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Scientists Discover Fast-Acting Antidepressant

Update Date: Oct 29, 2013 04:52 PM EDT
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A fast-acting antidepressant recently discovered by scientists could play an important part in changing therapy for patients with depression according to a new study.

"One of the biggest problems in the treatment of depression today is a delay in onset of therapeutic effects," Stephanie Dulawa, PhD, associate professor of psychiatry and behavioral neuroscience at the University of Chicago and senior author of the study, said in a news release. "There has been a great need to discover faster-acting drugs."

According to scientist from the University of Chicago, "More than 1 in 10 Americans take antidepressants, but these medications can take weeks-and for some patients, months-before they begin to alleviate symptoms."

Scientists report that ketamine and scopolamine are the only two drugs that show a quick method of treatment for depression but because of its side effects it is not given to humans.

For the study scientists examined different secondary serotonin receptors, proteins that hold serotonin together. Serotonin is a neurotransmitter known to regulate mood, memory and appetite.

According to the study, "We observed fast-acting therapeutic effects in multiple behavioral tasks after we administered compounds that selectively block serotonin 2C receptors," said Mark Opal, a graduate student at the University of Chicago and lead author of the paper. "We began our measurements at five days, but we think there's a possibility it could be effective even sooner than that."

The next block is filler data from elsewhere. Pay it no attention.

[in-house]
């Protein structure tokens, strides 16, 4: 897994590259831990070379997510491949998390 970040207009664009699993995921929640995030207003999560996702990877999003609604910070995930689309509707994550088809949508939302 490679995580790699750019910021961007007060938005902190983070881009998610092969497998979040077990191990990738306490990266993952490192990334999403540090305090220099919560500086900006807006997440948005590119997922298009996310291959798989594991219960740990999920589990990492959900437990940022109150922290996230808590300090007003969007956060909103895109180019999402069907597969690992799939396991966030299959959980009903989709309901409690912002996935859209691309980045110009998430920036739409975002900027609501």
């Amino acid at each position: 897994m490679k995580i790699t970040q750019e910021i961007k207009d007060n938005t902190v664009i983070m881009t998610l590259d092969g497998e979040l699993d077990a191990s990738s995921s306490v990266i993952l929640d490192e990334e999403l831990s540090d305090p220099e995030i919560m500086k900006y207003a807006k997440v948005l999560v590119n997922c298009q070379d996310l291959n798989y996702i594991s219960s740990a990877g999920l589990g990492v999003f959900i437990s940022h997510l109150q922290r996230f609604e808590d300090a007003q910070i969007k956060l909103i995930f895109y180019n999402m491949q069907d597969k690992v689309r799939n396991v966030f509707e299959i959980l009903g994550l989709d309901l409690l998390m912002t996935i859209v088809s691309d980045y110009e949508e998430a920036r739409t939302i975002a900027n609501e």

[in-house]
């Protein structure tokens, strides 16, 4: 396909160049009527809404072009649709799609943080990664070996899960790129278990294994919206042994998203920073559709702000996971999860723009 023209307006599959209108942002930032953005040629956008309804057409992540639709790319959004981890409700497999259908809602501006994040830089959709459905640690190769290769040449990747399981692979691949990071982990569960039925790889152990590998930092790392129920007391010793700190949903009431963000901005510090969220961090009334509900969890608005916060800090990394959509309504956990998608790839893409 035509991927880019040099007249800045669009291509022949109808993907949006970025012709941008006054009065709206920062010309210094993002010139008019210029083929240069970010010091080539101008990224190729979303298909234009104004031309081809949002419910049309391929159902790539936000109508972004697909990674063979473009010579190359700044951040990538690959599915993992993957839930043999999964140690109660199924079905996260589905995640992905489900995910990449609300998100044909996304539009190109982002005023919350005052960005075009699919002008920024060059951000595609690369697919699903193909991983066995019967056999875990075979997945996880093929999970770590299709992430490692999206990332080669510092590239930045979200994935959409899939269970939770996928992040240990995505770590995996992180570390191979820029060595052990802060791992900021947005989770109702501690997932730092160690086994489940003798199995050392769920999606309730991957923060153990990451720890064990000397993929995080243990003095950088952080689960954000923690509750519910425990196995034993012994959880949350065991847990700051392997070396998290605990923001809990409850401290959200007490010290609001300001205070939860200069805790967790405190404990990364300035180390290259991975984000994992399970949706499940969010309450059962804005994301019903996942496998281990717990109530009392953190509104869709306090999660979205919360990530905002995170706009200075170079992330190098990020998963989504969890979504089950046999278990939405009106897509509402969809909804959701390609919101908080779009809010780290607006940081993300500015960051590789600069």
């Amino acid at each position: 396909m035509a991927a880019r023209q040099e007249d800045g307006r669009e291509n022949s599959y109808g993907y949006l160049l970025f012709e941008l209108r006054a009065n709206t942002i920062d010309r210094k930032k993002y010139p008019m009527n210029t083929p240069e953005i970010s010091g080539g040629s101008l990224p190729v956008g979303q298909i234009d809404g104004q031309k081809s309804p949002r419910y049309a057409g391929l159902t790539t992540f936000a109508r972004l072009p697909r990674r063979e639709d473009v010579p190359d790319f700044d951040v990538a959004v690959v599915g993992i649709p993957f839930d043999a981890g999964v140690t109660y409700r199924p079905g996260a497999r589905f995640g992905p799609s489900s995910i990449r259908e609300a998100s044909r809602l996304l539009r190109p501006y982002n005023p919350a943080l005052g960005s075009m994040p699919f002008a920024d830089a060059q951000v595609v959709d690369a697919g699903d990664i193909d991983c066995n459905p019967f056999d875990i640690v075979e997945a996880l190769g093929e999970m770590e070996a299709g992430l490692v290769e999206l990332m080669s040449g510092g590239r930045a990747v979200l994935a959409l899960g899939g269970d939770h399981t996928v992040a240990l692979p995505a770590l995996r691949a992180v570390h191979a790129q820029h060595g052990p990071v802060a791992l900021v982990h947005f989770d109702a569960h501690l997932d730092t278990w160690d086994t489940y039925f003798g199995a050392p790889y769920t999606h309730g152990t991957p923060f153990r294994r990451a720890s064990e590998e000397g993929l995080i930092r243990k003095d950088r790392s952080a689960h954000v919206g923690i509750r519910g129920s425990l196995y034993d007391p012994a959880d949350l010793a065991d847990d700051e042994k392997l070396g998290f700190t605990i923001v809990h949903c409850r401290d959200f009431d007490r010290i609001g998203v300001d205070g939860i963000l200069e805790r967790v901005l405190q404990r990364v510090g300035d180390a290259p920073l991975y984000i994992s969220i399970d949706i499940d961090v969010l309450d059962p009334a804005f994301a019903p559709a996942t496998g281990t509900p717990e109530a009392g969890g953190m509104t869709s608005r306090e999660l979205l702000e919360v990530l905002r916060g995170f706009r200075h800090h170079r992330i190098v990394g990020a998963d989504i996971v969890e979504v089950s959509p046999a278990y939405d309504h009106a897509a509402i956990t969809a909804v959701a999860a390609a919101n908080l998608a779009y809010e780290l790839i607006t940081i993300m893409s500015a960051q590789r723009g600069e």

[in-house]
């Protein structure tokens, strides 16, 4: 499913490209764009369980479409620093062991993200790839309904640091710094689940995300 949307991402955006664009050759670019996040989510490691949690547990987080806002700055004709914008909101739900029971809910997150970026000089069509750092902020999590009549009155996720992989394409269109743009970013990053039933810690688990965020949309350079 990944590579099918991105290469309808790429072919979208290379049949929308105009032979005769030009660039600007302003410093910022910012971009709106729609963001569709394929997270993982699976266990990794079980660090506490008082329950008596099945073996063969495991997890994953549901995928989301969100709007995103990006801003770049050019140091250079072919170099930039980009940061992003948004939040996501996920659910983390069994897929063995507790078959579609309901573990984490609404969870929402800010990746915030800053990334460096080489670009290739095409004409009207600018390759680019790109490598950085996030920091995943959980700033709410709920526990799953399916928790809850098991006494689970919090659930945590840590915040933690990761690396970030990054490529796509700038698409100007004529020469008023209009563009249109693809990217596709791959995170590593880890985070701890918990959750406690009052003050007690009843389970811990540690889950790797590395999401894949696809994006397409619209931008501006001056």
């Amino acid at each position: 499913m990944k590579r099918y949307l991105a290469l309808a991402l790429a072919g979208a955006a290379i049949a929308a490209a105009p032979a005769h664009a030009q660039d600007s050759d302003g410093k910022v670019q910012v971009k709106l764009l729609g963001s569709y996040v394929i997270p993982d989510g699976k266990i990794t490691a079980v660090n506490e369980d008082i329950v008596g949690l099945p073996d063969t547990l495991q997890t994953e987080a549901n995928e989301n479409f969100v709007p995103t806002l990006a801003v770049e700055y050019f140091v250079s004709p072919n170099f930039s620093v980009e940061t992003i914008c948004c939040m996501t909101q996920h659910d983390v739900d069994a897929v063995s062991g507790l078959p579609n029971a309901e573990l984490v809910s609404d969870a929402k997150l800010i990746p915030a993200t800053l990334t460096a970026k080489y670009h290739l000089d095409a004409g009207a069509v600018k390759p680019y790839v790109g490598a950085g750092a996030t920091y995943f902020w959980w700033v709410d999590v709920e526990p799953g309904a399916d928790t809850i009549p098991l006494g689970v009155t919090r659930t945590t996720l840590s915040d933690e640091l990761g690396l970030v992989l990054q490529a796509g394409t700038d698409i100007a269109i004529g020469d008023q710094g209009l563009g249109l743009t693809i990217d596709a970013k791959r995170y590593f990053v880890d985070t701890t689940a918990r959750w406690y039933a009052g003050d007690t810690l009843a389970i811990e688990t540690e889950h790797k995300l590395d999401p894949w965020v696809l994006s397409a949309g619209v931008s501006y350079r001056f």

Researchers said that serotonin 2C receptors usually prevent the release of dopamine another neurotransmitter that is linked to mood. They found that when 2C is blocked more dopamine is released into the prefrontal cortex of the brain.  Researchers also found that this process shows the effects of an antidepressant.

"This is the first new biological mechanism that has shown the ability to rapidly alleviate symptoms of depression since ketamine and scopolamine, and it potentially represents a much safer alternative," reports the University of Chicago Medical Center. 

Researchers explain that antidepressants on the market today affect serotonin 2C receptors like their study did but are not as selective.

"One of the primary advantages to our discovery is that this is much more of an innocuous target than others that have been identified," Dulawa said.

The findings are published in the journal Molecular Psychiatry.

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